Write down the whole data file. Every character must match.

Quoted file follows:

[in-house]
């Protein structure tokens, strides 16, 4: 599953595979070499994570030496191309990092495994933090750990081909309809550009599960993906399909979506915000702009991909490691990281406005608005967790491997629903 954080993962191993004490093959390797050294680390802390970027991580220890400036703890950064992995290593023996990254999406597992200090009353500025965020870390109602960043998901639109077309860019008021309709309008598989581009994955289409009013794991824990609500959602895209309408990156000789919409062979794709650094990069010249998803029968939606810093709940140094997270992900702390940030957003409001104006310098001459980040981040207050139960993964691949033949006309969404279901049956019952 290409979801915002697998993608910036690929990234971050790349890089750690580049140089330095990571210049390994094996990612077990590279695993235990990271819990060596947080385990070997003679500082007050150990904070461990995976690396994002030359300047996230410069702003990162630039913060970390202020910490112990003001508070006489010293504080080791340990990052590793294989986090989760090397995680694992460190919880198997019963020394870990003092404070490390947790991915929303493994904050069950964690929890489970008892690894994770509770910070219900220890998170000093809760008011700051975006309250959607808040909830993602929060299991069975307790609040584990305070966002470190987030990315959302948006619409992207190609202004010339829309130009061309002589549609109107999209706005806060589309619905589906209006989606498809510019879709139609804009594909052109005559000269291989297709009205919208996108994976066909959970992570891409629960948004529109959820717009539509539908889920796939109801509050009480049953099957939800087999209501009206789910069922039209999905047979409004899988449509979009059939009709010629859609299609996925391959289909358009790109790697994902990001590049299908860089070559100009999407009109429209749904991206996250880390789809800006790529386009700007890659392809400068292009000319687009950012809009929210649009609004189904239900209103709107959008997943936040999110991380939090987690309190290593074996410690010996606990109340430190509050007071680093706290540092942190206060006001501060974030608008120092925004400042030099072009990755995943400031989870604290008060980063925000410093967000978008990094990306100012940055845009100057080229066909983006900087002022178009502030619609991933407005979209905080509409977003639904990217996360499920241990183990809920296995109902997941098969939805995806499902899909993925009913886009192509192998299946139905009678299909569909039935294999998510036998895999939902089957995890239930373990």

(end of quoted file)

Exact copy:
[in-house]
């Protein structure tokens, strides 16, 4: 599953595979070499994570030496191309990092495994933090750990081909309809550009599960993906399909979506915000702009991909490691990281406005608005967790491997629903 954080993962191993004490093959390797050294680390802390970027991580220890400036703890950064992995290593023996990254999406597992200090009353500025965020870390109602960043998901639109077309860019008021309709309008598989581009994955289409009013794991824990609500959602895209309408990156000789919409062979794709650094990069010249998803029968939606810093709940140094997270992900702390940030957003409001104006310098001459980040981040207050139960993964691949033949006309969404279901049956019952 290409979801915002697998993608910036690929990234971050790349890089750690580049140089330095990571210049390994094996990612077990590279695993235990990271819990060596947080385990070997003679500082007050150990904070461990995976690396994002030359300047996230410069702003990162630039913060970390202020910490112990003001508070006489010293504080080791340990990052590793294989986090989760090397995680694992460190919880198997019963020394870990003092404070490390947790991915929303493994904050069950964690929890489970008892690894994770509770910070219900220890998170000093809760008011700051975006309250959607808040909830993602929060299991069975307790609040584990305070966002470190987030990315959302948006619409992207190609202004010339829309130009061309002589549609109107999209706005806060589309619905589906209006989606498809510019879709139609804009594909052109005559000269291989297709009205919208996108994976066909959970992570891409629960948004529109959820717009539509539908889920796939109801509050009480049953099957939800087999209501009206789910069922039209999905047979409004899988449509979009059939009709010629859609299609996925391959289909358009790109790697994902990001590049299908860089070559100009999407009109429209749904991206996250880390789809800006790529386009700007890659392809400068292009000319687009950012809009929210649009609004189904239900209103709107959008997943936040999110991380939090987690309190290593074996410690010996606990109340430190509050007071680093706290540092942190206060006001501060974030608008120092925004400042030099072009990755995943400031989870604290008060980063925000410093967000978008990094990306100012940055845009100057080229066909983006900087002022178009502030619609991933407005979209905080509409977003639904990217996360499920241990183990809920296995109902997941098969939805995806499902899909993925009913886009192509192998299946139905009678299909569909039935294999998510036998895999939902089957995890239930373990």